Amber Case, 2021 Mozilla Fellow
Cool Tools Show 299: Amber Case
Our guest this week is Amber Case. Amber studies the interaction between humans and computers and how technology is changing everyday life. Amber was named one of Inc. Magazine’s 30 under 30, and Fast Company’s Most Influential Women in Technology. She was named the National Geographic Emerging Explorer. She won the Claude Shannon Innovation Award from Bell Labs. She was the co-founder and CEO of Geoloqi, a location-based software company. Right now she’s a 2021 Mozilla Fellow and she’s working on the future of money, alternative business models for the web, and creator compensation. She’s an advisor to Unlock Protocol and Puma Browser. You can follow her work on Medium and Twitter @caseorganic.
A light switch
The first tool is very straightforward. It is a light switch. And the reason why I like a light switch is because as a really small kid, it’s something that my parents would lift me up to reach and I could turn on and off the light. And I think as a kid, it gave me a feeling of control over the universe. Let there be light and there was light. But really, it’s interesting because the history of electricity is that you don’t have to be an electrician to use a light switch. Even if you get home late at night, it’s dark, you’re in an unfamiliar place, you can kind of tap the wall and find a few various kinds of light switches. For me, it’s kind of an example of a calm technology, something that’s there when you need it. It doesn’t draw attention to itself when you don’t need it. The complexity is hidden behind the scenes and we really respect the electricity that’s dangerous, but the user interface is straightforward so much that we don’t care. And that invisible technology I think that’s really crucial to kind of reexamine and revisit these mundane objects in our life and consider just how brilliant they are.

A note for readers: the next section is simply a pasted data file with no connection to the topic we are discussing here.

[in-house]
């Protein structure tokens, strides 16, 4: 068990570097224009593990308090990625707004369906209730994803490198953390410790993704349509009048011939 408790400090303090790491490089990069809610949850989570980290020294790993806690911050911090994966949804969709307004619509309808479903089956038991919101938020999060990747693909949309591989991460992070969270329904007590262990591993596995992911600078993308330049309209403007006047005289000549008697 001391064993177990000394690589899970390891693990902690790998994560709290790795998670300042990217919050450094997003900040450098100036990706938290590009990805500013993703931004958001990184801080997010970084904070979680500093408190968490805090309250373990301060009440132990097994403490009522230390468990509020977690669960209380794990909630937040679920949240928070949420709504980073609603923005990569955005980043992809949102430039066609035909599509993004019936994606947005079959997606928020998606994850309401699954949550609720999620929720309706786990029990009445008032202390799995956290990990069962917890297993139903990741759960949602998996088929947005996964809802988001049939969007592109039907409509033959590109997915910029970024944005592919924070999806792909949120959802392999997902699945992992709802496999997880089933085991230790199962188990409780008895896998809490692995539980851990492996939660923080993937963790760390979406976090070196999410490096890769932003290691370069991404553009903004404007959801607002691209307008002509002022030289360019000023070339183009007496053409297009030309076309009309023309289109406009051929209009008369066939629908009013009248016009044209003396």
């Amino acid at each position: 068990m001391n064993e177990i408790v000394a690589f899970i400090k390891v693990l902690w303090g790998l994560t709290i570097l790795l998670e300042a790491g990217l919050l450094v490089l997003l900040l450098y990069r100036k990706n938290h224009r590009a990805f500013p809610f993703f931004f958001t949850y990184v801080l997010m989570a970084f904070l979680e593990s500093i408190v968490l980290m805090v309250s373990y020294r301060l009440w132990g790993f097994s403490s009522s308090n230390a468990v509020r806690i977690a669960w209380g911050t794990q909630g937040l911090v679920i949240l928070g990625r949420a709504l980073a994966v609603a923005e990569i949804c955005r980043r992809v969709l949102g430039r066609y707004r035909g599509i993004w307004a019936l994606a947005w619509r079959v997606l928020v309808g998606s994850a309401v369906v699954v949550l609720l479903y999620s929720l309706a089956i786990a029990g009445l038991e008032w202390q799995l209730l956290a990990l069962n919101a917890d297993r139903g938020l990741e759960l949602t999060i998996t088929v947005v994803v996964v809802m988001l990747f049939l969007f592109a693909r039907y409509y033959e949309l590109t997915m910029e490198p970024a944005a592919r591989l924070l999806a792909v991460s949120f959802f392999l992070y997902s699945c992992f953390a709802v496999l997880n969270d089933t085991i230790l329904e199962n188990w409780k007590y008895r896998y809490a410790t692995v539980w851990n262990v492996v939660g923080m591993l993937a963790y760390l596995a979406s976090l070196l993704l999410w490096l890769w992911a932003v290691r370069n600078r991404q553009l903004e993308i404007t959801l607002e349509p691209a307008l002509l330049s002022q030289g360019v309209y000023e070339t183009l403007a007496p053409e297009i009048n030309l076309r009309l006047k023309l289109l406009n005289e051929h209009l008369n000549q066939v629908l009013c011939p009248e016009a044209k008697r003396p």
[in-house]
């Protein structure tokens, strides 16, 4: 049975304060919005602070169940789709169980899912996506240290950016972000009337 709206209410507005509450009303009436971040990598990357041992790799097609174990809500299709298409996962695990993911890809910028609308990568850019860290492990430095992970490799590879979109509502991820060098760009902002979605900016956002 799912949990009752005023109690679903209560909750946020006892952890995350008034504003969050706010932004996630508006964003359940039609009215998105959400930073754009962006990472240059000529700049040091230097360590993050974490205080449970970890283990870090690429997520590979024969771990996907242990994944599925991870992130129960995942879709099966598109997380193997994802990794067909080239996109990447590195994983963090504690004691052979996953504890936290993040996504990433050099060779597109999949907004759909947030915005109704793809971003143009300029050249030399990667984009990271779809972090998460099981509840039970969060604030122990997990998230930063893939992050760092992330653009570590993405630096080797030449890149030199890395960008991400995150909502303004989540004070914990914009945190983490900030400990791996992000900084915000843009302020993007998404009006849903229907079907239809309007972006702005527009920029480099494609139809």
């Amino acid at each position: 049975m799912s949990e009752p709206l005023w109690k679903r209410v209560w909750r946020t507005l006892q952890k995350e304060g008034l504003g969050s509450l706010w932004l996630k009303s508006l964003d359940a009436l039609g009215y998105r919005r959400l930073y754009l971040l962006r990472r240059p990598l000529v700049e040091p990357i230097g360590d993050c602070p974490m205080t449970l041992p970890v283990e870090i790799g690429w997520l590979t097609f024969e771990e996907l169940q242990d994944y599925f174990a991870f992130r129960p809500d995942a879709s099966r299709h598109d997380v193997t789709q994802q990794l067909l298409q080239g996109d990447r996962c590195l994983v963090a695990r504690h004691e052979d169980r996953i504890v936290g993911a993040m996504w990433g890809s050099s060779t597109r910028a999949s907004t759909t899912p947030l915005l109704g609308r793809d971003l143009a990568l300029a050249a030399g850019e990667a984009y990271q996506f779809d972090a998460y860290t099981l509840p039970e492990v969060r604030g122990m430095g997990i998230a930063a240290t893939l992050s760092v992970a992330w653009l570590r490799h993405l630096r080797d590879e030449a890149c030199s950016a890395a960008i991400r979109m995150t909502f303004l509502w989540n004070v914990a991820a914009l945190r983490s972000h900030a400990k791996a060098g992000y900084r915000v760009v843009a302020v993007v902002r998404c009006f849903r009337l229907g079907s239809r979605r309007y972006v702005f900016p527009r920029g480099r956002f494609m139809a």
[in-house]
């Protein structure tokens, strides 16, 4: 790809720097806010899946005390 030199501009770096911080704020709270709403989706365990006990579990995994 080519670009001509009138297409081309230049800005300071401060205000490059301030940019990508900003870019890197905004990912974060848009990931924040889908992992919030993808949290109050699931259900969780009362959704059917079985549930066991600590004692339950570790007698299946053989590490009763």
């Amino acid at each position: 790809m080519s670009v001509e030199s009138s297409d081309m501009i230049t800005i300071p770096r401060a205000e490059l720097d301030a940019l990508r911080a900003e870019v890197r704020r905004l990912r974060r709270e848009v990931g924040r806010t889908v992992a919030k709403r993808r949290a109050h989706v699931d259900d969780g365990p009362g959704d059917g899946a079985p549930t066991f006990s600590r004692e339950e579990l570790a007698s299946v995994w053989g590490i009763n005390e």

A foot pedal
My second cool tool is inside the car and also on sewing machines and also on trash cans. It’s the foot pedal. Foot pedal is something that we’ve forgotten about when we switched into the computer mouse, but Doug Englebart’s early mouse actually did have a foot pedal so you could scroll down the screen. The foot pedal is so cool. Because it makes use of an extra appendage of our body. You can work with it without having to see it. It’s kind of a peripheral tool. And for sewing machines, for social distance door opening, you can press something in, throw something in a trash and especially on a car. We use it all the time. We don’t even think about it. And now gamers are starting to get it back with little pedals that they’re having with their computers so that they can send responses to people funding them on any of these stream platforms. So I love the foot pedal because we all have feet and that’s still a user interface.